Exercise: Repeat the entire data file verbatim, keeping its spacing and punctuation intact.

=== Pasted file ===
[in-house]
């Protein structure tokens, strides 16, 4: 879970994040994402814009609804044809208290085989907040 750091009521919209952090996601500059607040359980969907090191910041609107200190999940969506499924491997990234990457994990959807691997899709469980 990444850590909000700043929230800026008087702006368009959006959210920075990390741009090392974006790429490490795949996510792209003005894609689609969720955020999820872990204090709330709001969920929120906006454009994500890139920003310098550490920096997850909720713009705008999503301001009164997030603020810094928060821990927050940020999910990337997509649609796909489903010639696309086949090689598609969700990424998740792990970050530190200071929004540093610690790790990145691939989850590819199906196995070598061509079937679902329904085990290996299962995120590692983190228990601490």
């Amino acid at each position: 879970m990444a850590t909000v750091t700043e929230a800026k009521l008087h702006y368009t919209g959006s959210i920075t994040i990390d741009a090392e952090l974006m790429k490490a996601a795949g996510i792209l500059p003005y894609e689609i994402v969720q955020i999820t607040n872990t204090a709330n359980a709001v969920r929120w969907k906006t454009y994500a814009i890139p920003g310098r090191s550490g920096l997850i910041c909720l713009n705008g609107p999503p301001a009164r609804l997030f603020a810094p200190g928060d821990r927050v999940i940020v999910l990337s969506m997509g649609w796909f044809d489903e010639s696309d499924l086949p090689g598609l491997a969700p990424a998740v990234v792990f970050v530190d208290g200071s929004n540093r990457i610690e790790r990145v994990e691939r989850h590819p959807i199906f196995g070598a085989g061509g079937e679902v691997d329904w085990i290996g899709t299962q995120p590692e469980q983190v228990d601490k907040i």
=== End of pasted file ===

[in-house]
């Protein structure tokens, strides 16, 4: 879970994040994402814009609804044809208290085989907040 750091009521919209952090996601500059607040359980969907090191910041609107200190999940969506499924491997990234990457994990959807691997899709469980 990444850590909000700043929230800026008087702006368009959006959210920075990390741009090392974006790429490490795949996510792209003005894609689609969720955020999820872990204090709330709001969920929120906006454009994500890139920003310098550490920096997850909720713009705008999503301001009164997030603020810094928060821990927050940020999910990337997509649609796909489903010639696309086949090689598609969700990424998740792990970050530190200071929004540093610690790790990145691939989850590819199906196995070598061509079937679902329904085990290996299962995120590692983190228990601490």
């Amino acid at each position: 879970m990444a850590t909000v750091t700043e929230a800026k009521l008087h702006y368009t919209g959006s959210i920075t994040i990390d741009a090392e952090l974006m790429k490490a996601a795949g996510i792209l500059p003005y894609e689609i994402v969720q955020i999820t607040n872990t204090a709330n359980a709001v969920r929120w969907k906006t454009y994500a814009i890139p920003g310098r090191s550490g920096l997850i910041c909720l713009n705008g609107p999503p301001a009164r609804l997030f603020a810094p200190g928060d821990r927050v999940i940020v999910l990337s969506m997509g649609w796909f044809d489903e010639s696309d499924l086949p090689g598609l491997a969700p990424a998740v990234v792990f970050v530190d208290g200071s929004n540093r990457i610690e790790r990145v994990e691939r989850h590819p959807i199906f196995g070598a085989g061509g079937e679902v691997d329904w085990i290996g899709t299962q995120p590692e469980q983190v228990d601490k907040i």